incurious

adjective
in·​cu·​ri·​ous | \ (ˌ)in-ˈkyu̇r-ē-əs How to pronounce incurious (audio) \

Definition of incurious

: lacking a normal or usual curiosity : uninterested a blank incurious stare

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Other Words from incurious

incuriosity \ (ˌ)in-​ˌkyu̇r-​ē-​ˈä-​sə-​tē How to pronounce incurious (audio) \ noun
incuriously \ (ˌ)in-​ˈkyu̇r-​ē-​əs-​lē How to pronounce incurious (audio) \ adverb
incuriousness noun

Choose the Right Synonym for incurious

indifferent, unconcerned, incurious, aloof, detached, disinterested mean not showing or feeling interest. indifferent implies neutrality of attitude from lack of inclination, preference, or prejudice. indifferent to the dictates of fashion unconcerned suggests a lack of sensitivity or regard for others' needs or troubles. unconcerned about the homeless incurious implies an inability to take a normal interest due to dullness of mind or to self-centeredness. incurious about the world aloof suggests a cool reserve arising from a sense of superiority or disdain for inferiors or from shyness. aloof from his coworkers detached implies an objective attitude achieved through absence of prejudice or selfishness. observed family gatherings with detached amusement disinterested implies a circumstantial freedom from concern for personal or especially financial advantage that enables one to judge or advise without bias. judged by a panel of disinterested observers

Examples of incurious in a Sentence

She is remarkably incurious about the natural world. a quick incurious glance at the pile of junk mail
Recent Examples on the Web That’s an assumption rooted in familiar and endlessly fractious debates between art and commerce; elitism and Philistinism; an eclectic, connoisseurial sensibility and an incurious, consumerist one. Los Angeles Times, "Review: ‘The Disciple’ is already one of the year’s best movies. Does Netflix know — or care?," 5 May 2021 Fake Accounts suffers from too little of that something else: the narrator’s consciousness is a hermetic one, private about its actual griefs and incurious about those felt by others. Gemma Sieff, Harper's Magazine, "Sapphires of the Instant," 27 Apr. 2021 Public officials should understand by now that being silent or incurious about lead poisoning is being complicit. Nick Martin, The New Republic, "How to Stop Poisoning Children," 19 Feb. 2021 The man is a complete dolt who is pathologically incurious about the world and does not care a whit about anyone but himself, and his brand of shameless, emboldened stupidity has conquered the Republican Party. Ryan Cooper, TheWeek, "Trump's jaw-dropping vaccine screwup," 8 Dec. 2020 Many secularists have convinced themselves that actual Christians are just as incurious and stultified as the Christians of their imagination. David Harsanyi, National Review, "Pro-Choicers, Not Christians, Are Today’s Abortion Fundamentalists," 30 Oct. 2020 The memoir, which portrays Donald Trump as a liar and narcissist who was coddled by an overbearing father, an incurious press and reckless banks, went on sale in July as planned after a judge refused to issue an injunction against its release. Erik Larson, Bloomberg.com, "Trump Sued by Niece Mary Alleging Family Defrauded Her," 24 Sep. 2020 These false projections are stupid, incurious, and immoral. C. Brandon Ogbunu, Wired, "The Flagrant Hypocrisy of Bungled College Reopenings," 2 Sep. 2020 That word also describes the critiques of progressive politics offered by the Times’ Bret Stephens and Bari Weiss: Their work is often glib and repetitive, marred by both factual errors and an incurious condescension. Osita Nwanevu, The New Republic, "Tom Cotton and the Elite Media’s Dalliance With Illiberalism," 7 June 2020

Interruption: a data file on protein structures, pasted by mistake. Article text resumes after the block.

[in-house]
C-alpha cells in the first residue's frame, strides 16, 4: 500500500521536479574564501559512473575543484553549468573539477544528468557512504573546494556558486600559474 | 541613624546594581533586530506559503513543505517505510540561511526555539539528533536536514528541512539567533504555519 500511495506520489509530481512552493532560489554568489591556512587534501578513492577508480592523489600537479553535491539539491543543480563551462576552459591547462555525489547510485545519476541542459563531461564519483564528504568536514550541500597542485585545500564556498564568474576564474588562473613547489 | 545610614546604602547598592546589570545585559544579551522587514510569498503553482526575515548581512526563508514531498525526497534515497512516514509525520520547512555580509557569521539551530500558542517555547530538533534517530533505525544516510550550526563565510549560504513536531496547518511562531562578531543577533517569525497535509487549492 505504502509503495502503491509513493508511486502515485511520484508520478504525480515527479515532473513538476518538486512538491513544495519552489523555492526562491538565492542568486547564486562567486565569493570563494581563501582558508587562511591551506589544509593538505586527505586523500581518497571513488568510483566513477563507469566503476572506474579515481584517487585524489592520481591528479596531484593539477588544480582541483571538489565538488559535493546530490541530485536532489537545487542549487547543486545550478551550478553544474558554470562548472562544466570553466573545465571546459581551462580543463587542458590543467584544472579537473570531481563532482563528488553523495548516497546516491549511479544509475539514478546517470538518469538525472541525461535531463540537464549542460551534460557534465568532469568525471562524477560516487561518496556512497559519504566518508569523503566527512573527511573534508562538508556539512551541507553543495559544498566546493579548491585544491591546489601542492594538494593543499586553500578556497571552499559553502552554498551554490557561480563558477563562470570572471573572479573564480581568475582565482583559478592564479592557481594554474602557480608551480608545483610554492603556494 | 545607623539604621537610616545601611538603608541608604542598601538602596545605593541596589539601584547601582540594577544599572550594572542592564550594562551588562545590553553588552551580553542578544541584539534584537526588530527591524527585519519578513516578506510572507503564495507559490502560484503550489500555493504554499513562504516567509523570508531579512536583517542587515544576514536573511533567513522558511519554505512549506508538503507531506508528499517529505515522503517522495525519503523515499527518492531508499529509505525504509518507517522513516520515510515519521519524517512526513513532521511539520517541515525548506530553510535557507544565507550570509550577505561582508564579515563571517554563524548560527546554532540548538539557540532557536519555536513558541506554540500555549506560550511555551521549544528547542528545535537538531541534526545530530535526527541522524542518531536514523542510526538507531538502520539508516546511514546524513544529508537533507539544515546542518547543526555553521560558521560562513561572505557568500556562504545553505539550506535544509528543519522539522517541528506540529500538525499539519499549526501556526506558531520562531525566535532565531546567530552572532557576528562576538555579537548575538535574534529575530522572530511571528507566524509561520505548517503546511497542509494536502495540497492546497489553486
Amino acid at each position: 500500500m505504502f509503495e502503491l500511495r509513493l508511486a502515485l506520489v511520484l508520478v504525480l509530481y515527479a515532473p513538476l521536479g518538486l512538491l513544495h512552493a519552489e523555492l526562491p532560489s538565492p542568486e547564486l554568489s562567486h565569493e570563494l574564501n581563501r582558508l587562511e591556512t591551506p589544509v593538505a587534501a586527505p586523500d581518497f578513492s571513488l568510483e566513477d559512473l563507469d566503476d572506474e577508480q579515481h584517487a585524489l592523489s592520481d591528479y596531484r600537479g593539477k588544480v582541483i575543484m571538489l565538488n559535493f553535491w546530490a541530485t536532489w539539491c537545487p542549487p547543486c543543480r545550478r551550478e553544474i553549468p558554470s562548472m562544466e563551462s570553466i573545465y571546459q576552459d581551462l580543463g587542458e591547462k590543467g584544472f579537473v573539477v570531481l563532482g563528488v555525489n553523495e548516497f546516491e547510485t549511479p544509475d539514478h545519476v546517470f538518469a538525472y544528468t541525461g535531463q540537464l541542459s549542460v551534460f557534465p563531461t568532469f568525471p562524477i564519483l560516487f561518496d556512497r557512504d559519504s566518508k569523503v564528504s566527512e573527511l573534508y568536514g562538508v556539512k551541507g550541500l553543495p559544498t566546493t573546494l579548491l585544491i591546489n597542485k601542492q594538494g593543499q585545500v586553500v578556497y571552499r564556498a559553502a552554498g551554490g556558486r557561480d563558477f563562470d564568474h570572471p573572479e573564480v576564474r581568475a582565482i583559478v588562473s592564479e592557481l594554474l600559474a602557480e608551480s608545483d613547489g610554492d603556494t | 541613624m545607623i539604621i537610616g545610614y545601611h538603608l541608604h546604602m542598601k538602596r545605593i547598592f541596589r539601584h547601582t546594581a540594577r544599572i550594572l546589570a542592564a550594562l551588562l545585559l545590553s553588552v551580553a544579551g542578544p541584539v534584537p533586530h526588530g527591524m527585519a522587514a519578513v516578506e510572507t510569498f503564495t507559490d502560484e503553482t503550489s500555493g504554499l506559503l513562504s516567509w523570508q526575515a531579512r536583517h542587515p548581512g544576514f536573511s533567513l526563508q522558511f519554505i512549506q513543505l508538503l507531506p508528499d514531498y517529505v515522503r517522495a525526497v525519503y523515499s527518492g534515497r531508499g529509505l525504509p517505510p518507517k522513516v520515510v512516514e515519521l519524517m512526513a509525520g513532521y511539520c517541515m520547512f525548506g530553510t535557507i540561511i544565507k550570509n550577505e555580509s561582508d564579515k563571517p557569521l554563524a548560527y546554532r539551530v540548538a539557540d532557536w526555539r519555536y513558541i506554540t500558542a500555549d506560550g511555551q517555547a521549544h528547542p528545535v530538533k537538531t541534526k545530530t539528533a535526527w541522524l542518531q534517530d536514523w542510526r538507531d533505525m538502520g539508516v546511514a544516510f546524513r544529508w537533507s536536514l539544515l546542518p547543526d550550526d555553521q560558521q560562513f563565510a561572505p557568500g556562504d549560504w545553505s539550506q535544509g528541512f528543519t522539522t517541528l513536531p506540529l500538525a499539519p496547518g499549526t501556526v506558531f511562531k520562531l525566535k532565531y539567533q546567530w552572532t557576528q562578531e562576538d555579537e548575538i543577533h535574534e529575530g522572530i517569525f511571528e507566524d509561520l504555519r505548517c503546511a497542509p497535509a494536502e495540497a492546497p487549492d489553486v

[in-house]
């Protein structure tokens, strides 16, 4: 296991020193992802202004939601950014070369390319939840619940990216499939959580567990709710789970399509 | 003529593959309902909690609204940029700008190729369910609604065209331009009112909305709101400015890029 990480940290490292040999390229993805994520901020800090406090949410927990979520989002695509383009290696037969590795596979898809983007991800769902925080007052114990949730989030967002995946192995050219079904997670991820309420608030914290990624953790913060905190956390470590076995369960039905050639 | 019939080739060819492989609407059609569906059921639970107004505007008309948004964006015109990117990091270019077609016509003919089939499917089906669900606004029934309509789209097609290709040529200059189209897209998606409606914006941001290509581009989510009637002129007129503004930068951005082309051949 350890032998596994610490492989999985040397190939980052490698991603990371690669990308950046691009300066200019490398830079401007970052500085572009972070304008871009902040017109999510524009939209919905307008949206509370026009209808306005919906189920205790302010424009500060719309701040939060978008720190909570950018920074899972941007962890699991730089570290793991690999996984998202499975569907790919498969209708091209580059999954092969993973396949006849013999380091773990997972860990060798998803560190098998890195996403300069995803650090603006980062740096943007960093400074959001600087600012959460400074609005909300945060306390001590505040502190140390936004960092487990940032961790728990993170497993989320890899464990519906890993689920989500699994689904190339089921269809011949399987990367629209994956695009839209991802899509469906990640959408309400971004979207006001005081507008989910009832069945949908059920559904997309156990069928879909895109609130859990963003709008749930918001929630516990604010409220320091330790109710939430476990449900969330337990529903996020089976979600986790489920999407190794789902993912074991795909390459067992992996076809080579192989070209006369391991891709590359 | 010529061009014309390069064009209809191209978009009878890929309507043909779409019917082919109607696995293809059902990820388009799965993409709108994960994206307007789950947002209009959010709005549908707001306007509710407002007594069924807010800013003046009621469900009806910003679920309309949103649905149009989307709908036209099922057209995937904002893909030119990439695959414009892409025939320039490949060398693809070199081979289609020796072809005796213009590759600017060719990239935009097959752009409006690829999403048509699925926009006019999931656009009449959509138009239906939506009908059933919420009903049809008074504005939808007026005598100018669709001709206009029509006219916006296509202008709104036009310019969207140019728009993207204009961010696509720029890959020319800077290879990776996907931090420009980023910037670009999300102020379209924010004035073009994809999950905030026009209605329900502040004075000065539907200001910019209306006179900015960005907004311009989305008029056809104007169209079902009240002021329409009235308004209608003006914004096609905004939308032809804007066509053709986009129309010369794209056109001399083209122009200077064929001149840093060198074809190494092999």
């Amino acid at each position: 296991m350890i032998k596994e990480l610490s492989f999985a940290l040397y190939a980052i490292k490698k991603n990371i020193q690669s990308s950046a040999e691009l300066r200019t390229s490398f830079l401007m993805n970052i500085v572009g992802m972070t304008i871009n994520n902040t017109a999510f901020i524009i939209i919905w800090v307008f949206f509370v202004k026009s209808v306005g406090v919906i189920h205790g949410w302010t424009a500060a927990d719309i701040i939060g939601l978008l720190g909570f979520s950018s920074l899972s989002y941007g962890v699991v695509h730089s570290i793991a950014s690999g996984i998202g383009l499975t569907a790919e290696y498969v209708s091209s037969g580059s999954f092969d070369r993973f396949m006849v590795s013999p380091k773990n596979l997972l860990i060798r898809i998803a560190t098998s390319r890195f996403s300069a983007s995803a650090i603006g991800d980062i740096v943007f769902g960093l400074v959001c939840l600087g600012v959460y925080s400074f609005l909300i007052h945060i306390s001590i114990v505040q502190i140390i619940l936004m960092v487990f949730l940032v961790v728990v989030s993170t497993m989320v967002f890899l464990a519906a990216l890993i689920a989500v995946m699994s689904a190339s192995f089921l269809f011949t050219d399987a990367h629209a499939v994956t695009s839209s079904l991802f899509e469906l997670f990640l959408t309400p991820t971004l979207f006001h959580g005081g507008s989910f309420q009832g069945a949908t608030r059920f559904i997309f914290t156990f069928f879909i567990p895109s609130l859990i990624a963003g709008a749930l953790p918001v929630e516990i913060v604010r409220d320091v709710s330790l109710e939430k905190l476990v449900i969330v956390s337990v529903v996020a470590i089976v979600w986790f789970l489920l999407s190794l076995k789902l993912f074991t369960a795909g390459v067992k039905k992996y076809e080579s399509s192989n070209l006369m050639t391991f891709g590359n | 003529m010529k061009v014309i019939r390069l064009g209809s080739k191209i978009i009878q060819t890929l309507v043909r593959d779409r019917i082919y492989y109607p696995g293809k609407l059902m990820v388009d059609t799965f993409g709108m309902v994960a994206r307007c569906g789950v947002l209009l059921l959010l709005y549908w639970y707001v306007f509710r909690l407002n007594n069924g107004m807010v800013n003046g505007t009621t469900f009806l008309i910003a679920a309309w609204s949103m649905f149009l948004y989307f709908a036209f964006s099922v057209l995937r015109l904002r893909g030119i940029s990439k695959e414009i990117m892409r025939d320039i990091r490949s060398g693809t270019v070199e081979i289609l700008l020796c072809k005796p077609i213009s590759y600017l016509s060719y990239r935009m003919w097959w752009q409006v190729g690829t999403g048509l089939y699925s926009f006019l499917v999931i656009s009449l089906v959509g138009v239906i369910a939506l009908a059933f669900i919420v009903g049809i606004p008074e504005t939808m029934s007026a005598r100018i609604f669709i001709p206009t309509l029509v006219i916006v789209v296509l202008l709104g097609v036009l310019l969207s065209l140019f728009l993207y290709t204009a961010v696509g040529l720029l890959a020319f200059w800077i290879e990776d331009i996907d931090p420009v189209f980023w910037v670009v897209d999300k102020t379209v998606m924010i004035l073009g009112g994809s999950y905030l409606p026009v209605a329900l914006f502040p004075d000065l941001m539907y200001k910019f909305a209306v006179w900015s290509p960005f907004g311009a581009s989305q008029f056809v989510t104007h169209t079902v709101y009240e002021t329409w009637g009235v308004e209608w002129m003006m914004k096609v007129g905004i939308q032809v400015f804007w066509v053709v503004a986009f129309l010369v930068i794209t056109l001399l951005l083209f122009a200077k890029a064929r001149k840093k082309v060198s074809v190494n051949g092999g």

These example sentences are selected automatically from various online news sources to reflect current usage of the word 'incurious.' Views expressed in the examples do not represent the opinion of Merriam-Webster or its editors. Send us feedback.

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First Known Use of incurious

circa 1618, in the meaning defined above

History and Etymology for incurious

Latin incuriosus, from in- + curiosus curious

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Time Traveler for incurious

Time Traveler

The first known use of incurious was circa 1618

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Statistics for incurious

Last Updated

14 May 2021

Cite this Entry

“Incurious.” Merriam-Webster.com Dictionary, Merriam-Webster, https://www.merriam-webster.com/dictionary/incurious. Accessed 15 May. 2021.

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More Definitions for incurious

incurious

adjective

English Language Learners Definition of incurious

formal : having no desire to learn or know more about something or someone : not curious

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